It is hard to believe that his use to be my “Go-To” beer. And that was still up to just a few years ago.

I suspect most of the odd flavors that I’m now detecting is the adjunct malt substitutes that are being used. But this metallic aftertaste, I really can’t explain. Rumor has it that this metallic aftertaste in only in the Yuengling lager brewed in this area. There are some around here that claim that the canned Yuengling lager taste better than the bottles. The cans are brewed in Florida.

Sorry for the rant, I’m back.

Despite the noted unpleasantness there are some very nice malt and hop aspects to the beer. It does still have some appeal.  

As this beer warms it is getting easier to drink or I am just getting use to the oddities. At any rate the malt flavors are really coming out now. Sorry my temperature probe is still broken so I can’t tell you the exact temperature. It is fairly close to room temperature at this point.

I really don’t know if this beer has changed or if I have but it is hard to believe that this was my everyday beer at one time. I really wish I could find out if this beer has changed or whether I’m really just a beer snob now.

At any rate is it what it is and for what it is I guess it aint so bad. I don’t think I’ll be buying it but I will take it on occasion when offered.

I know Beer Advocate has this as an American Amber / Red Lager but I think it should be an American Adjunct. I’m not sure what to do for a rating. I have not rated any of the other Adjuncts so I don’t think I’m going to rate this either.

If American Adjucts are your thing than this is one of the best. I certainly would take this over Bud or any of the other Pale Adjunct Lagers. If you are looking for a good American Amber / Red Lager than I would recommend Blue Point Toasted Lager. I have not reviewed that one yet but I have had it and it’s a pretty good Amber Lager.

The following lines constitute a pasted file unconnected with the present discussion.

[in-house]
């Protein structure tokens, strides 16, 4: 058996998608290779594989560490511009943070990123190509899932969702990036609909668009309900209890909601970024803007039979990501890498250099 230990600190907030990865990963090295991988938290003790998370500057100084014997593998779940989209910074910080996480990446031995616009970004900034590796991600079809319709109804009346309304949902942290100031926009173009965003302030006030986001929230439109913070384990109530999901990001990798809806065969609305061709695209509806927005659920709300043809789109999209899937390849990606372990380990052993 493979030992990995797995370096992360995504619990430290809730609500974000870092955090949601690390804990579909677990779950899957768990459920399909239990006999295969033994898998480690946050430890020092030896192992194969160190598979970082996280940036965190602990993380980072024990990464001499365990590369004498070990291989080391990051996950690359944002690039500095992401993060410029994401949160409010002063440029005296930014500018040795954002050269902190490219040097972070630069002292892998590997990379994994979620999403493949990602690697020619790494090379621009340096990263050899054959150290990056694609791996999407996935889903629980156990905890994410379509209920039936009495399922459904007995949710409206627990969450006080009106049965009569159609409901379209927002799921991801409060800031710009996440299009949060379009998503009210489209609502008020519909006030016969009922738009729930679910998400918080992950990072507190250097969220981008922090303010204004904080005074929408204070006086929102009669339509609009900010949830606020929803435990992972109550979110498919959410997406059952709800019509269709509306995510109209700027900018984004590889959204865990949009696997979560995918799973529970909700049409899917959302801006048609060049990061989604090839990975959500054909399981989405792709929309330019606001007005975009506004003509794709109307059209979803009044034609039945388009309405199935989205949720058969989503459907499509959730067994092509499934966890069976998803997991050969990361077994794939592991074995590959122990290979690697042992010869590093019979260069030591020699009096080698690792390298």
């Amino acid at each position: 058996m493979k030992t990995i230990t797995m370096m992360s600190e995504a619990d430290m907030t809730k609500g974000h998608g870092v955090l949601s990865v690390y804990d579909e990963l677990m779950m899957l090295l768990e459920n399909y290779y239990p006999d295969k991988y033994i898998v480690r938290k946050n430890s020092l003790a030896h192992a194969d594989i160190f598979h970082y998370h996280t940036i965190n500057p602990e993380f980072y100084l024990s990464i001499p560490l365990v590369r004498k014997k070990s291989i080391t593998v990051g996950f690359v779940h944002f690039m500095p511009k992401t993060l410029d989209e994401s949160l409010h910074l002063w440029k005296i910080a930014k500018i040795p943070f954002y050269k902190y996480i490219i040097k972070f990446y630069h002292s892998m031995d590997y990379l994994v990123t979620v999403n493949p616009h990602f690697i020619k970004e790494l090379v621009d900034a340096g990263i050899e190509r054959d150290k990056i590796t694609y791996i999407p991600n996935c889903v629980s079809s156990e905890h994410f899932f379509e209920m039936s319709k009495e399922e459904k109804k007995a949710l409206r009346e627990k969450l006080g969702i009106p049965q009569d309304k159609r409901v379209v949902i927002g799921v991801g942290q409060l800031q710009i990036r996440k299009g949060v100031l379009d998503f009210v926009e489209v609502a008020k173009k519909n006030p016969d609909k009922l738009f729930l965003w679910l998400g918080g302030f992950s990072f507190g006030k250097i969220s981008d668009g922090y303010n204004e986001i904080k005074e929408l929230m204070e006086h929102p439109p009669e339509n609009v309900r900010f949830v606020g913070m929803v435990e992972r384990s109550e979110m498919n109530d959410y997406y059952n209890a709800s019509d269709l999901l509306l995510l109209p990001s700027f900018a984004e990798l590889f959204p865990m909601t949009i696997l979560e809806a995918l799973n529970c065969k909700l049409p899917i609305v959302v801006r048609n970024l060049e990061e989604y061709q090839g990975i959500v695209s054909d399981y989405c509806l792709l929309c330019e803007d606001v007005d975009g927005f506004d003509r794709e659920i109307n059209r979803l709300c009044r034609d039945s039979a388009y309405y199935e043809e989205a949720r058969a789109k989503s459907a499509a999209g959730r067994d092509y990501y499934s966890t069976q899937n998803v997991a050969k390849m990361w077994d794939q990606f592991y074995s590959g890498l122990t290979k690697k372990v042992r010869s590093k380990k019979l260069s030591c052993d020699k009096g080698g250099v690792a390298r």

Sunday, May 16, 2010

Cerveza Imperial (Costa Rica)


Imperial

Brewed by:
Cerveceria Costa Rica
 

Costa Rica

American Adjunct Lager
 

4.60% ABV






Commercial Description:Costa Ricans have been enjoying this beer since 1924. Imperial is created from a balanced formula combining malts, grains and hops, without a pronounced overtone in its taste. It is what is known as a “centralized” beer. Adapted to a warm and spring-like climate, Imperial is Florida’s most popular and widely accepted beer, both nationally and internationally, and has thus become the favorite beer of Costa Rica.
(RateBeer.com)

General Pricing:12oz bottle, ~ $7.00 6pack, ~$27.00 case

Background:I know nothing about this beer other than the fact that my buddy Gene gave it to me to review. And the look on his face was, don’t expect much. So here we go not expected much, maybe well be surprised, it has happened.

Review:The beer pours a clear very pale straw color with a white head. The nose is pilsner like but there is also that grassy adjunct aroma to it. There are very little hops on the nose and there is also a skunkiness to this nose also.

Gee, I really don’t know what to say about this one. It’s your typical adjunct pale lager. Well, that style is not typical for me so I amusing that this is typical. This beer does have some flavor to it but there is that grassy almost skunky background to it.

There are light sweet pilsner type malts up front then a pleasant effervescence over the tongue in mid-sip. That is really the best part of this beer. The back-end is not very good; there is a very odd unpleasantness to it. I’m really not sure what that that taste is. It is different form a typical macro lager in that it has some flavor but it’s not very enjoyable. The finish also has an odd flavor to it. It is somewhat dry with an almost citrus note to it. But again there is a very odd grassy or earthy flavor to it. That doesn’t sound too bad but it doesn’t taste that good.

Well, here’s a surprise. I expected this beer to be undrinkable as it warmed but it’s not. In fact it may actually be better as it warms. This is really confusing me. It’s still not good or even enjoyable but it is not getting worse as it warms.

I really don’t drink enough of these beers to give this a fair rating, so I won’t rate it. I guess if American adjunct lagers are your cup of tea than this is a probably better then most. I did not enjoy it but the fact that it did not get worse as it warmed did impress me, well a little anyway.

Leinenkugels Honey Weiss Bier

 
Honey Weiss

Brewed by:
Jacob Leinenkugel Brewing Company
Chippewa Falls, Wisconsin

Kristalweizen(beeradvocate.com)

American Wheat Ale
(ratebeer.com)